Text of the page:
Method for verification of system bring up code in simulation
Original Publication Date: 2002-Jan-06
Included in the Prior Art Database: 2003-Jun-20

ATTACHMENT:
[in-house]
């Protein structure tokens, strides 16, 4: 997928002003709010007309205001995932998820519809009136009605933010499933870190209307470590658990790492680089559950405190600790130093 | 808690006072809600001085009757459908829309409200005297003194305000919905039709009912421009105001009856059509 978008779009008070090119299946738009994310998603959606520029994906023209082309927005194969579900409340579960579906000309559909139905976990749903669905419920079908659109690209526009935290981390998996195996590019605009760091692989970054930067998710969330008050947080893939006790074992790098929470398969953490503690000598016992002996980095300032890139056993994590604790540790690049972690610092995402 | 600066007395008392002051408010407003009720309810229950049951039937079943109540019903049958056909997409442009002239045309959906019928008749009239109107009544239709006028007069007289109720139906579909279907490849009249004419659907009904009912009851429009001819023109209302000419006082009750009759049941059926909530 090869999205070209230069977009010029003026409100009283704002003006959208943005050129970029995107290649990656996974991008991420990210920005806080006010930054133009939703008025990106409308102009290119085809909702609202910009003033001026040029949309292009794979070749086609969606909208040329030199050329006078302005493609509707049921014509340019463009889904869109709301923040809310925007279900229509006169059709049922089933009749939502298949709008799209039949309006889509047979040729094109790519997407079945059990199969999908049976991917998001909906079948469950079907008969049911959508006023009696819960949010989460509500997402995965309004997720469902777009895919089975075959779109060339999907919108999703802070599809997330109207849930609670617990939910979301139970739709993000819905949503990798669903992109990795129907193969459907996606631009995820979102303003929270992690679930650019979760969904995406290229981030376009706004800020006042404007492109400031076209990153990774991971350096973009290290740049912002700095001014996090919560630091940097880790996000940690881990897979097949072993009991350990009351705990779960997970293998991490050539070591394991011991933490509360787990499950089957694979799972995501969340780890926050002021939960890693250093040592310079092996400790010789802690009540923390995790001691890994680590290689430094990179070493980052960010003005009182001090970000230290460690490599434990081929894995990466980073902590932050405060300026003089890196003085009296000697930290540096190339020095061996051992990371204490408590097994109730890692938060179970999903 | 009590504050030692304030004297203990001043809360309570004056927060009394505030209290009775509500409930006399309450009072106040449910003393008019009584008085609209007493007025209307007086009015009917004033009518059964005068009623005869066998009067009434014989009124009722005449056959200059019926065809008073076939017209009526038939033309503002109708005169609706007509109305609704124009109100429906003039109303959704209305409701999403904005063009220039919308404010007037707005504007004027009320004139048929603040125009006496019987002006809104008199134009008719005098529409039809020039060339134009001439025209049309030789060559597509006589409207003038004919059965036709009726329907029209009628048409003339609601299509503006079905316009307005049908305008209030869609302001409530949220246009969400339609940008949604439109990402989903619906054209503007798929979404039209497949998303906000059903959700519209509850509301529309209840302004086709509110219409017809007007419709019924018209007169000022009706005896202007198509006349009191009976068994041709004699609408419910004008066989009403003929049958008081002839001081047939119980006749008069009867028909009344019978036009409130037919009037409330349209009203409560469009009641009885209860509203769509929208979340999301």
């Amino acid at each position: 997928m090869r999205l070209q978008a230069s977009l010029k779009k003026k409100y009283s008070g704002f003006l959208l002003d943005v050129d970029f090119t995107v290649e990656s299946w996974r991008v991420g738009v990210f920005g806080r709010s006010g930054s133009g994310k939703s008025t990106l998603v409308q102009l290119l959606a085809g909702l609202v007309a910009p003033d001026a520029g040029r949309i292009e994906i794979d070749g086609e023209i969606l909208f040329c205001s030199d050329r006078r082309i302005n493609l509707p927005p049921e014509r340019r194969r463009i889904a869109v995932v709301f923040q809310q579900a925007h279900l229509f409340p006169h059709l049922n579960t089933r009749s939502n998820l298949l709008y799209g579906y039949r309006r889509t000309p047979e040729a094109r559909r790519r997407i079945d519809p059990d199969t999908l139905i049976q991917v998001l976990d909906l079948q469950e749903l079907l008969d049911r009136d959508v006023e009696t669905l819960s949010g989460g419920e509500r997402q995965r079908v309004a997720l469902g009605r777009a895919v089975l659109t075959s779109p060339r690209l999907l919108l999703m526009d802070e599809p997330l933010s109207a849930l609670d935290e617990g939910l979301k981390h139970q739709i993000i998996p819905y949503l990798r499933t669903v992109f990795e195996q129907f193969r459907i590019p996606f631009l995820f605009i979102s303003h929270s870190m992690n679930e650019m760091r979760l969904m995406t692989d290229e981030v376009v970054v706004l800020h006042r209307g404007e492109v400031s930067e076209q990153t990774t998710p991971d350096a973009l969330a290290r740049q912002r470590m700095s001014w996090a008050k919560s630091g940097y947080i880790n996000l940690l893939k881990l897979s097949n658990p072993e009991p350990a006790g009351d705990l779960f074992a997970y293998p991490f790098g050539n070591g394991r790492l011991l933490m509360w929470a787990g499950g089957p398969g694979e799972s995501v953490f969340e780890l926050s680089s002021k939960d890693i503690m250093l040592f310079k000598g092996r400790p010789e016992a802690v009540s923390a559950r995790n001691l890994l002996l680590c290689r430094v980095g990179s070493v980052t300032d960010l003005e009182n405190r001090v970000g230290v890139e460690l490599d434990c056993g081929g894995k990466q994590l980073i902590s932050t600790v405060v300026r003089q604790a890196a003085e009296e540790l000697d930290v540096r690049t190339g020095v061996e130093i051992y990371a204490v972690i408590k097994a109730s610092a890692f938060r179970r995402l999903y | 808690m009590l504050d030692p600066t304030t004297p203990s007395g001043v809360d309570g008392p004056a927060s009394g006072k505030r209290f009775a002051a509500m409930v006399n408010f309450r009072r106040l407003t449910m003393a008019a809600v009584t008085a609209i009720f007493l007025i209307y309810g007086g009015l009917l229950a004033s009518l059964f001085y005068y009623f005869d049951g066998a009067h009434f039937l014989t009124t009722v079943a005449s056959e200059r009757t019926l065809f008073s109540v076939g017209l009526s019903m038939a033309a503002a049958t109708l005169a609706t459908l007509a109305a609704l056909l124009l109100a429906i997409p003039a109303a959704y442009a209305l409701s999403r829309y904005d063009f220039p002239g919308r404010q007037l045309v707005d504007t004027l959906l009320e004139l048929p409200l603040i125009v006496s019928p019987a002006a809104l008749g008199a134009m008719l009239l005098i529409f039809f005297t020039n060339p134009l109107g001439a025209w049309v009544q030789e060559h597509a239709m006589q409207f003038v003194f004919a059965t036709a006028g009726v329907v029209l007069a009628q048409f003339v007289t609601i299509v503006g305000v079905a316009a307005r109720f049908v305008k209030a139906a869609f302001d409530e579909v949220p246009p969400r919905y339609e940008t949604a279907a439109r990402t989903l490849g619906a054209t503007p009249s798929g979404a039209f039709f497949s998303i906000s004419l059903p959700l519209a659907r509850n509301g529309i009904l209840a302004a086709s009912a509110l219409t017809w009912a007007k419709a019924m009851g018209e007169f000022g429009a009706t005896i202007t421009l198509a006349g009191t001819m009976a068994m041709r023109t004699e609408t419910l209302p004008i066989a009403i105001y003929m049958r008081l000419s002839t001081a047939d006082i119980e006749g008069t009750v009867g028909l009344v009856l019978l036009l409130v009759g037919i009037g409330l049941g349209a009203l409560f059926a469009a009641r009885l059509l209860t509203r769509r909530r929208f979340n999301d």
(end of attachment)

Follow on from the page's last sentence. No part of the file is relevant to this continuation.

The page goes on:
Disclosed is a methodology for verification of system bring-up code in system simulation using a broadside load method for scan ring initialization. A model is built representative of the systems that will actually be brought up in the lab, then run the bring-up code against the simulator model before hardware is available in the lab. These models contain one or more of the processor, IO/bridge, and memory controller chips. A scan ring is a chain of latches accessed serially through the IEEE JTAG Test Access Port which are used for initialization and/or debug. One of the steps in the initial program load (IPL) process is to initialize certain configuration specific latches through these scan rings. This process requires doing a scan read of the target ring (read the value of each latch serially into memory through the JTAG interface), modify the specific configuration latch values, then scan the data back in through the JTAG interface. This procedure is repeated for each ring in each chip that requires initializing. In simulation (depending on the simulator used), this process can take days. By using the "broadside load" function, instead of initiating a long-scan, we can perform this scan operation without running any sim cycles thus significantly reducing the time needed to run the IPL. The simulator must provide a method to read and modify the value of latches and other signals by referencing them by name. Part of the simulation model build operation is to generate a file called a scandef. The scandef file contains the name of the scan ring, it's length (number of latches), address, name of each latch, position of the latch within the ring, and the initial value of the latch (inversion mask). The latch names in the scandef must match the sim model for the broadside load function to work.